The official document by which the Internet Activities Board (IAB) and the Internet Engineering Task Force (IETF) publish standards, protocols, best practices, or other information relative to the operation of the Internet. The format dates to the early days of the ARPANET in which authors circulated hard copies of their proposals to their colleagues and requested their comments. In the more formal context of contemporary Internet administration, requests for comments actually are made in an Internet Draft document. See also ARPANET, IAB, IETF, and Internet.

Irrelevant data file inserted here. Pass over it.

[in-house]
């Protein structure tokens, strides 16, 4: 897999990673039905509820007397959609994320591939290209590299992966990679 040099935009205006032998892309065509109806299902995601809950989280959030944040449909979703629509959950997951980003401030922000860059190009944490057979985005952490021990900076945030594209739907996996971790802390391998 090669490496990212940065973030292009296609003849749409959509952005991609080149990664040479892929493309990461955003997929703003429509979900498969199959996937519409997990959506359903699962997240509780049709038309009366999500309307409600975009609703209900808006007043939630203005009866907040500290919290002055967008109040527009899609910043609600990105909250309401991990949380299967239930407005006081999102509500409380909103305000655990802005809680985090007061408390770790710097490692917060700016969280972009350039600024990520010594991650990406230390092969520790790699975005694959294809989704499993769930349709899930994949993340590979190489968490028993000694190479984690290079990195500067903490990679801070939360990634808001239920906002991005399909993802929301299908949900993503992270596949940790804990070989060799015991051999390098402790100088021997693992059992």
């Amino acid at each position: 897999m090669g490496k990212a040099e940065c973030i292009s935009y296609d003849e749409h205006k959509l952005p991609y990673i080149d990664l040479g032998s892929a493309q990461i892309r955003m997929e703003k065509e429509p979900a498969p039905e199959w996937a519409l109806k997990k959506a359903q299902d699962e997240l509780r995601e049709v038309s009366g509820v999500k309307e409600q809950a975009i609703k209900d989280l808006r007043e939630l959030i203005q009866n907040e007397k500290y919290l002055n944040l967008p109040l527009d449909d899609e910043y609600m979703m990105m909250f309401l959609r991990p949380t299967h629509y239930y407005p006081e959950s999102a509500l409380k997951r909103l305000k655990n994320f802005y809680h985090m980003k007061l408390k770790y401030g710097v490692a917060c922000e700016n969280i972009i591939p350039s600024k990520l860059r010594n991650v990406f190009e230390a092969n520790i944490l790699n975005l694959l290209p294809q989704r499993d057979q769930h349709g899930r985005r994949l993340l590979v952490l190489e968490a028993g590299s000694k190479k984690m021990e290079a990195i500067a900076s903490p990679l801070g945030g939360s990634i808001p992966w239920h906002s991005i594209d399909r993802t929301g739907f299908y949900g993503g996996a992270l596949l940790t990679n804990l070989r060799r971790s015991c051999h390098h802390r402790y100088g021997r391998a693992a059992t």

(Request For Comments) A document that describes the specifications for a recommended technology. Although the word "request" is in the title, if the specification is ratified, it becomes a standards document. Not all RFCs become standards; some are designated indefinitely with Informational or Experimental status. RFCs are used by the Internet Engineering Task Force (IETF) and other standards bodies. First used during the creation of the ARPAnet protocols back in the 1970s, the IETF has published more than 3,000 RFCs, all of which can be looked up at www.ietf.org/rfc.html. See Internet Engineering Task Force.